Law & Economics Working Papers
Incrementalism, as opposed to dramatic change, is conventionally lauded in law as the prudent path of change--a path that gives credit to history and precedent. But the conventional view pays little attention to interest groups. Step-by-step change poses a serious problem when it alters the constellation of supporters and opponents of further moves. The core problem is that once an interest group loses and becomes subject to some regulation, it has reason to turn on its competitors and encourage that they be similarly regulated. The laws that emerge on the incrementalist's path may therefore not mark progress toward socially desirable or democratic outcomes. Examples include environmental standards, smoking bans, disability accommodations, and minimum age legislation, but nearly all law can be seen as incrementalist, just as most tradeoffs might be described as on slippery slopes. The incrementalism problem is most striking where a prior regulatory step is, from the perspective of those who must comply, costly to reverse. The problem is reduced where there is real learning from experience; it is enlarged where advocates of change implement a divide-and-conquer strategy to separate defending interests. It is possible that compensation policies or even moratoria on certain kinds of regulation can be used to decrease wasteful rent-seeking and to minimize the interest-group problem.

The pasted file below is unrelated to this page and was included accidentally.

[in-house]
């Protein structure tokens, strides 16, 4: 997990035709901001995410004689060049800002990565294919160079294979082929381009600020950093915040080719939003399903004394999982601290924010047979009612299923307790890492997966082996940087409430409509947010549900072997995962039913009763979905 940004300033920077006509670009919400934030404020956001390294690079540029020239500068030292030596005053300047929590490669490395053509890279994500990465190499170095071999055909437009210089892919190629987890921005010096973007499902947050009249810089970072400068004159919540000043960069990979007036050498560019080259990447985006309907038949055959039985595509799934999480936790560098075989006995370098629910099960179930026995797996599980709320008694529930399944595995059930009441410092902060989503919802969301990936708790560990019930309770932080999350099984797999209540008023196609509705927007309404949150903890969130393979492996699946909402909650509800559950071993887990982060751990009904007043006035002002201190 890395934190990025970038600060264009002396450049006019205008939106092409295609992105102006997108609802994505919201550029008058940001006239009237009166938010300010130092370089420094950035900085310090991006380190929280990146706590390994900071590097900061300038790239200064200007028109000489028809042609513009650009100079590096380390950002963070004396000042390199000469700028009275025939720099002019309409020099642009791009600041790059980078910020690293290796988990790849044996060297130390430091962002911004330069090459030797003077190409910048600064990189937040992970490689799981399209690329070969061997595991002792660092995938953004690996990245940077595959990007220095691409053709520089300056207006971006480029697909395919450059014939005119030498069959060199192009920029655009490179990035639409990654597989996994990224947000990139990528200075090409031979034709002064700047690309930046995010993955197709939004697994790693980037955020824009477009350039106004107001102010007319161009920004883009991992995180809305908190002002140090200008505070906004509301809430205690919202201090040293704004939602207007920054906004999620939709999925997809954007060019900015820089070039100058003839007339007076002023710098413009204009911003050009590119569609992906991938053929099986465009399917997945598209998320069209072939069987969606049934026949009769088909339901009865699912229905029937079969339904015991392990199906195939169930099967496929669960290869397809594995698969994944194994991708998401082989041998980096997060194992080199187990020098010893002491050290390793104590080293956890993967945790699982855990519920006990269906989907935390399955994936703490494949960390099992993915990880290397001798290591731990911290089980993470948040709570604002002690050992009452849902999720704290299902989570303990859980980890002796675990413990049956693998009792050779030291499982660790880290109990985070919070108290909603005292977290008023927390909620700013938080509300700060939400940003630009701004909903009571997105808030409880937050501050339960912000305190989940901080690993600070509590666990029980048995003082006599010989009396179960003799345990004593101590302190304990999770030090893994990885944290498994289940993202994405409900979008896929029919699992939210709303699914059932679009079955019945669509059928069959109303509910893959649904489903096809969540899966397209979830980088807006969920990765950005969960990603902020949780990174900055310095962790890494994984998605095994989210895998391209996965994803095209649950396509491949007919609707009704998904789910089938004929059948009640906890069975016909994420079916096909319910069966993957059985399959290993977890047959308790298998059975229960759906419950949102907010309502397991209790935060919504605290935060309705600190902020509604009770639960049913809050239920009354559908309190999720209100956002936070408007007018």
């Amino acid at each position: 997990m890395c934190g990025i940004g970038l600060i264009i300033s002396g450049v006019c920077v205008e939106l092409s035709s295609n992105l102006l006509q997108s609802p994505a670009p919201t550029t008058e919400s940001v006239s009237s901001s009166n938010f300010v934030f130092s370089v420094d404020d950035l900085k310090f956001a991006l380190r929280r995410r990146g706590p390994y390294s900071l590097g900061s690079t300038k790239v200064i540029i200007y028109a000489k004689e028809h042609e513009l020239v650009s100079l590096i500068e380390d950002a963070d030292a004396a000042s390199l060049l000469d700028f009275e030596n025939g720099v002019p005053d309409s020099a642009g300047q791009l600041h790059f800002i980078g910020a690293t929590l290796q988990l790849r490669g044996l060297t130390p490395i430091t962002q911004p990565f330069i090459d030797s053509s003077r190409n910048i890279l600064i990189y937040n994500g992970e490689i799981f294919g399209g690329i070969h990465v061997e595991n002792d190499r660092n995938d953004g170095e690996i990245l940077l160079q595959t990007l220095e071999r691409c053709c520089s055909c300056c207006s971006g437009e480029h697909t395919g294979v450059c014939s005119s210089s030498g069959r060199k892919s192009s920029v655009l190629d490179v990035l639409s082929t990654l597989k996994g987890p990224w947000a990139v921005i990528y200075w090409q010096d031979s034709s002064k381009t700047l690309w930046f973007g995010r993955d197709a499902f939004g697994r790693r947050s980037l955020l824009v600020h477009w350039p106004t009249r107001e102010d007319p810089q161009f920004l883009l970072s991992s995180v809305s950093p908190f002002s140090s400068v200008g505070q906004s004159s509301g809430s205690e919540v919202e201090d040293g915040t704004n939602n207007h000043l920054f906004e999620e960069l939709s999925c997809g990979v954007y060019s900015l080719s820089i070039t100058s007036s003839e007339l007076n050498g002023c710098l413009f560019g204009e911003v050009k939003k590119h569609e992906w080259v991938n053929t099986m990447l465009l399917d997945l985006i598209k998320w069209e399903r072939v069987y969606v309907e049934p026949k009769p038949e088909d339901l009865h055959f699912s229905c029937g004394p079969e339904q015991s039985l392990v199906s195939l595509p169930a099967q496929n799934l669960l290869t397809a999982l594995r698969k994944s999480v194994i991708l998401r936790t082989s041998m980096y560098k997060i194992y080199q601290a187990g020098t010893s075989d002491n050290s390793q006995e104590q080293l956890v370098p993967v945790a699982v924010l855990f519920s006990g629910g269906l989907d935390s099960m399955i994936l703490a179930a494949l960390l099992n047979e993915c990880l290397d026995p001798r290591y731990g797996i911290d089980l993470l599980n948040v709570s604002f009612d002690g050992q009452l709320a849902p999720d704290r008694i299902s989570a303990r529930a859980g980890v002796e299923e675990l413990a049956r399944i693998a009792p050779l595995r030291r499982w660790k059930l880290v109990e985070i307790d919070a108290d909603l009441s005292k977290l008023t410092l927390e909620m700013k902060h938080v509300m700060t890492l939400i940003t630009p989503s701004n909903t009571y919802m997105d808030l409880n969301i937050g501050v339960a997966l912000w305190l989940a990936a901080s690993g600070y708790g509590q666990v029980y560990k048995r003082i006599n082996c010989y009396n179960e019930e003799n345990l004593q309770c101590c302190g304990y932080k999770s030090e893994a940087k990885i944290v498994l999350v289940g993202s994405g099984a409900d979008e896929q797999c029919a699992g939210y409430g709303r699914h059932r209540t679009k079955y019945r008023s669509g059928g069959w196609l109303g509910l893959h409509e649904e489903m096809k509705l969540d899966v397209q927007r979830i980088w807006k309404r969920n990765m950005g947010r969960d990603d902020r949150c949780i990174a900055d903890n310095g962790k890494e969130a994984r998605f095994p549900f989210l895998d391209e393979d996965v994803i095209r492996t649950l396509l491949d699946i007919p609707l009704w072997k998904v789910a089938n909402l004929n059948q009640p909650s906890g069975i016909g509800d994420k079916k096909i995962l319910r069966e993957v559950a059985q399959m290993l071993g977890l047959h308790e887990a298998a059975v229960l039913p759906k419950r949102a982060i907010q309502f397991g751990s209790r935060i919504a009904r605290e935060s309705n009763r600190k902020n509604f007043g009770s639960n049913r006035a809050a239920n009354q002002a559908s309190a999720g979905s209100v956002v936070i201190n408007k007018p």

Saul Levmore, "Interest Groups and the Problem with Incrementalism " (John M. Olin Program in Law and Economics Working Paper No. 501, 2009).